The Minoan eruption of Thera, also referred to as the Thera eruption or Santorini eruption, was a major catastrophic volcanic eruption with a Volcanic Explosivity Index (VEI) of 6 or 7 and a Dense-rock equivalent (DRE) of 60 km3 (14 cu mi), which is estimated to have occurred in the mid second millennium BC. The eruption was one of the largest volcanic events on Earth in recorded history. The eruption devastated the island of Thera (also called Santorini), including the Minoan settlement at Akrotiri, as well as communities and agricultural areas on nearby islands and on the coast of Crete.
There are no clear ancient records of the eruption; the eruption seems to have inspired certain Greek myths, may have caused turmoil in Egypt, and may be alluded to in a Chinese chronicle. Additionally, it has been speculated that the Minoan eruption and the destruction of the city at Akrotiri provided the basis for or otherwise inspired Plato’s story of Atlantis.
Geological evidence shows the Thera volcano erupted numerous times over several hundred thousand years before the Minoan eruption. In a repeating process, the volcano would violently erupt, then eventually collapse into a roughly circular seawater-filled caldera, with numerous small islands forming the circle. The caldera would slowly refill with magma, building a new volcano, which erupted and then collapsed in an ongoing cyclical process.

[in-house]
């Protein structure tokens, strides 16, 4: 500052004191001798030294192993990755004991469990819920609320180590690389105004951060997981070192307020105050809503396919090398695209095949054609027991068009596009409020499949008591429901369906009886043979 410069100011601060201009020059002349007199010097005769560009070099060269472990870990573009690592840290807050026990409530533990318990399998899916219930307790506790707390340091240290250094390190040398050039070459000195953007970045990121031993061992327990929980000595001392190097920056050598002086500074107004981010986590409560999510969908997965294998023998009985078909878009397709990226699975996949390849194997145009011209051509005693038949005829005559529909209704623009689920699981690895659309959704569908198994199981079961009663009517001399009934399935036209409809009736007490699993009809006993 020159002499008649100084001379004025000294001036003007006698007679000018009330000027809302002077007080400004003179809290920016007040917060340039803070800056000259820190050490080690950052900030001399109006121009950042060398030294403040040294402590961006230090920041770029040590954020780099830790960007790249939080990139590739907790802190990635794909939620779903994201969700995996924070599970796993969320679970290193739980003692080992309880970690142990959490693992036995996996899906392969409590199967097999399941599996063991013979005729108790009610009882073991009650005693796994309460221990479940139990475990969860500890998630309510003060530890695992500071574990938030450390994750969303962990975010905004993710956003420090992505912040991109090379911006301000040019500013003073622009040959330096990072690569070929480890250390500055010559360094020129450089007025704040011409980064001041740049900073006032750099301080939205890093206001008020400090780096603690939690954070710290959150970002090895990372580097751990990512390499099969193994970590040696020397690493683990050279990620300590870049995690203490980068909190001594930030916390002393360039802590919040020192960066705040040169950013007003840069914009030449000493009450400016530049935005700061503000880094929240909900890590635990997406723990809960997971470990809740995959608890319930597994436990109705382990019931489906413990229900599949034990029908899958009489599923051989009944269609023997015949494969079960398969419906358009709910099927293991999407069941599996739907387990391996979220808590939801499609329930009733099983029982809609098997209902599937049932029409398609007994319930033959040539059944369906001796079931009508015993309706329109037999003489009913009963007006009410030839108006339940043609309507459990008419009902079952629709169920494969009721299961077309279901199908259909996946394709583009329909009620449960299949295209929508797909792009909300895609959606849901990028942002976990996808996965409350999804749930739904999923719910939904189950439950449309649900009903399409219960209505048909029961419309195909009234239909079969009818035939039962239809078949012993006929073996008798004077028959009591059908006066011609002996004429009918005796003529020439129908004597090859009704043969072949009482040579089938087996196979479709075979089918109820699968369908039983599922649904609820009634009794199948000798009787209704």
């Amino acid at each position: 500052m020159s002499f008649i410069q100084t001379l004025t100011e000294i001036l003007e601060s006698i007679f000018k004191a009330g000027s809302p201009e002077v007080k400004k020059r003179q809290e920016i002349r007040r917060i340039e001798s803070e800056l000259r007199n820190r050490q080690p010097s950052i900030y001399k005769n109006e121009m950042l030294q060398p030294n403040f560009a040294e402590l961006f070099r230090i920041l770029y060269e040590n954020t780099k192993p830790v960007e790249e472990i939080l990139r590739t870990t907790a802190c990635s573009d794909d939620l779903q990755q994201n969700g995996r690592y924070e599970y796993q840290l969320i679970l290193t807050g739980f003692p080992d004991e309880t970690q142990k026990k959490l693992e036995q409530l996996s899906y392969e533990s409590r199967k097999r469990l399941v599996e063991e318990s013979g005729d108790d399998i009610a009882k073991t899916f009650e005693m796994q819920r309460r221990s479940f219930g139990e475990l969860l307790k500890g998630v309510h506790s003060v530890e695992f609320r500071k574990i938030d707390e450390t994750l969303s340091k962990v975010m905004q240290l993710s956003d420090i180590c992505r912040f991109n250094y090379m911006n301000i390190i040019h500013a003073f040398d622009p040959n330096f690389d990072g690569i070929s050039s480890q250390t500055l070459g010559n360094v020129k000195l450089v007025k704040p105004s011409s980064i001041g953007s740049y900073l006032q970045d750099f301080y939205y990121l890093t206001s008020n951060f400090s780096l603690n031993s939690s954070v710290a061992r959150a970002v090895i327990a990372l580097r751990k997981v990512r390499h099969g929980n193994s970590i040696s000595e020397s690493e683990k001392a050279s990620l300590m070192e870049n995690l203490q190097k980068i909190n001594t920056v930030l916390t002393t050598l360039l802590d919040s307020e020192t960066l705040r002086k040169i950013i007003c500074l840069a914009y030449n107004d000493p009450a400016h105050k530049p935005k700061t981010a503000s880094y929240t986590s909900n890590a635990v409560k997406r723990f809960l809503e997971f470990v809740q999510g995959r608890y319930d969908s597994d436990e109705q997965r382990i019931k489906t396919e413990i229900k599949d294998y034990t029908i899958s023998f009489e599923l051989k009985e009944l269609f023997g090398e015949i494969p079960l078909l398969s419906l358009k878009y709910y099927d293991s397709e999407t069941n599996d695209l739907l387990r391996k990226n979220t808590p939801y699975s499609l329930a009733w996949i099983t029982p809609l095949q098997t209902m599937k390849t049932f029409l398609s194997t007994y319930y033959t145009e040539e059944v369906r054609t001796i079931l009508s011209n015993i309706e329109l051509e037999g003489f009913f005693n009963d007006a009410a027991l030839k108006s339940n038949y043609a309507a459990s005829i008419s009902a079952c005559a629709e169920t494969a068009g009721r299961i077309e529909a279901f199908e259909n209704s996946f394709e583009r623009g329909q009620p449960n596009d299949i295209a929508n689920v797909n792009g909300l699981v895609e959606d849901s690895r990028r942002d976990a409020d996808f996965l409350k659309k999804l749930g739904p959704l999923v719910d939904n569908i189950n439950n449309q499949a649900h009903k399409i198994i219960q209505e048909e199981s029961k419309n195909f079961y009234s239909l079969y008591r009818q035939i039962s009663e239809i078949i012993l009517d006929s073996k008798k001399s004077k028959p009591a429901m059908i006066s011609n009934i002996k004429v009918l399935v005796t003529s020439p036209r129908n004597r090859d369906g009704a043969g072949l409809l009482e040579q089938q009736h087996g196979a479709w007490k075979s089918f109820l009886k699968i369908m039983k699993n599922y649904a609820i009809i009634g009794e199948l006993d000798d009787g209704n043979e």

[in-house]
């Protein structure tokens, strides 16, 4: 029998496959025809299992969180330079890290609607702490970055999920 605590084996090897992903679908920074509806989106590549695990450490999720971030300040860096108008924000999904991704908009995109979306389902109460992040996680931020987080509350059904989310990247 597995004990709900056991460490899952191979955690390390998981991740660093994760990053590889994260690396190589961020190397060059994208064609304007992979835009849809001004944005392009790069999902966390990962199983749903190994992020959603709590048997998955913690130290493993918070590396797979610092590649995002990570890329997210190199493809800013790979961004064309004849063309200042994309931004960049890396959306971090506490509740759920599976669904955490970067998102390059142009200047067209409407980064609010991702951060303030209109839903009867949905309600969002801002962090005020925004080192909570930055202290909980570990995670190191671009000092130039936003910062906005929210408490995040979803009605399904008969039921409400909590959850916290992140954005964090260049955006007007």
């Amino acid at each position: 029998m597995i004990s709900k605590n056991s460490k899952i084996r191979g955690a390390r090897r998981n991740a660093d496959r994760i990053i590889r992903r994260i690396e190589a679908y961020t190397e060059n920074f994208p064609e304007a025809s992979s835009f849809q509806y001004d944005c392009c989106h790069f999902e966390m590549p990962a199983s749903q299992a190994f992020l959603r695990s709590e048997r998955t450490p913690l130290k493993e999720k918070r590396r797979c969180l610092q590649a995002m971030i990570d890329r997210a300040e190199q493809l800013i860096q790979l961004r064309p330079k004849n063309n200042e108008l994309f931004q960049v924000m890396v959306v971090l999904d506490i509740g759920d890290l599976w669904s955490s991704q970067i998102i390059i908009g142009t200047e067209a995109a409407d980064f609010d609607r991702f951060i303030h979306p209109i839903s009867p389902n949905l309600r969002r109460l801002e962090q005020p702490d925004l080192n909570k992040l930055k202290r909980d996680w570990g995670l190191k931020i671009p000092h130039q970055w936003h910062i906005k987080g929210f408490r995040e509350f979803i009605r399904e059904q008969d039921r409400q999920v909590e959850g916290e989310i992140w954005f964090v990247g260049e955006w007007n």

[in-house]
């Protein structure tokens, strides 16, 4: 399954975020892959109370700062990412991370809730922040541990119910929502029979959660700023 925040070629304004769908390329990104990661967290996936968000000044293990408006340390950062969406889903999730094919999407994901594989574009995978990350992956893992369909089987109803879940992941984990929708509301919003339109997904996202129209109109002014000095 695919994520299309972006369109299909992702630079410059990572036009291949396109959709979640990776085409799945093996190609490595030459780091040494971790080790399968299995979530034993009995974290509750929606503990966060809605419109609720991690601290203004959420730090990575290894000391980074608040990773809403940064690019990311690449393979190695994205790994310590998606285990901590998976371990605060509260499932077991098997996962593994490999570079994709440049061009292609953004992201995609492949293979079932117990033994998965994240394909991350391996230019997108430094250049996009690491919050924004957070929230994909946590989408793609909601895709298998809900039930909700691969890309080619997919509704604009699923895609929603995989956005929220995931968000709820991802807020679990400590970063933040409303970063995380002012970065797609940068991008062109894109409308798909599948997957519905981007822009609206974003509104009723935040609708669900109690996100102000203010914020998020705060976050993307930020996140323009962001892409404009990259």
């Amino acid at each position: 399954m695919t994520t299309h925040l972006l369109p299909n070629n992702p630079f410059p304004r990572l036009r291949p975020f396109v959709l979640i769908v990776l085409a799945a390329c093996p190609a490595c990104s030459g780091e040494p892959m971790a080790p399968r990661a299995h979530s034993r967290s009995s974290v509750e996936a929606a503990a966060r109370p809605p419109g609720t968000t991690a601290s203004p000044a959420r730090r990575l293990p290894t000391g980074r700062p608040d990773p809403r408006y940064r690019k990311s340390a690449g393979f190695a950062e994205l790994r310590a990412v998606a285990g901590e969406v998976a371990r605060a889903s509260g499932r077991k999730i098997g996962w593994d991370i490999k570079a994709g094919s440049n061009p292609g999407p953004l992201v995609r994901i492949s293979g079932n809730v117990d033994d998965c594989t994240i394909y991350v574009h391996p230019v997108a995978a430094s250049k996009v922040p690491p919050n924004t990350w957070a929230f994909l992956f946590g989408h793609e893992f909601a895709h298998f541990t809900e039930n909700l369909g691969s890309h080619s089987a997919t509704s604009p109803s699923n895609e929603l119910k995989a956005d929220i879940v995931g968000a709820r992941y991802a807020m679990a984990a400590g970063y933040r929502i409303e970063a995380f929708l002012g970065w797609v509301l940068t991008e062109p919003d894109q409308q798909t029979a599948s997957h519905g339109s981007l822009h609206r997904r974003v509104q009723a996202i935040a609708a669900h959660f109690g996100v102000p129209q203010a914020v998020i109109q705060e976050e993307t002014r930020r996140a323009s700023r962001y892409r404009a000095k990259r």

Immediately prior to the Minoan eruption, the walls of the caldera formed a nearly continuous ring of islands with the only entrance lying between Thera and the tiny island of Aspronisi. This cataclysmic eruption was centred on a small island just north of the existing island of Nea Kameni in the centre of the then-existing caldera. The northern part of the caldera was refilled by the volcanic ash and lava, then collapsed again.
The radiocarbon dates have significant implications for the accepted chronology of Eastern Mediterranean cultures. The Minoan eruption is a key marker for the Bronze Age archaeology of the Eastern Mediterranean world. It provides a fixed point for aligning the entire chronology of the second millennium BC in the Aegean, because evidence of the eruption is found throughout the region. Despite this evidence, the exact date of the eruption has been difficult to determine. For most of the twentieth century, archaeologists placed it at approximately 1500 BC, but this date appeared to be too young as radiocarbon dating analysis of an olive tree buried beneath a lava flow from the volcano indicate that the eruption occurred between 1627 BC and 1600 BC with a 95% degree of probability.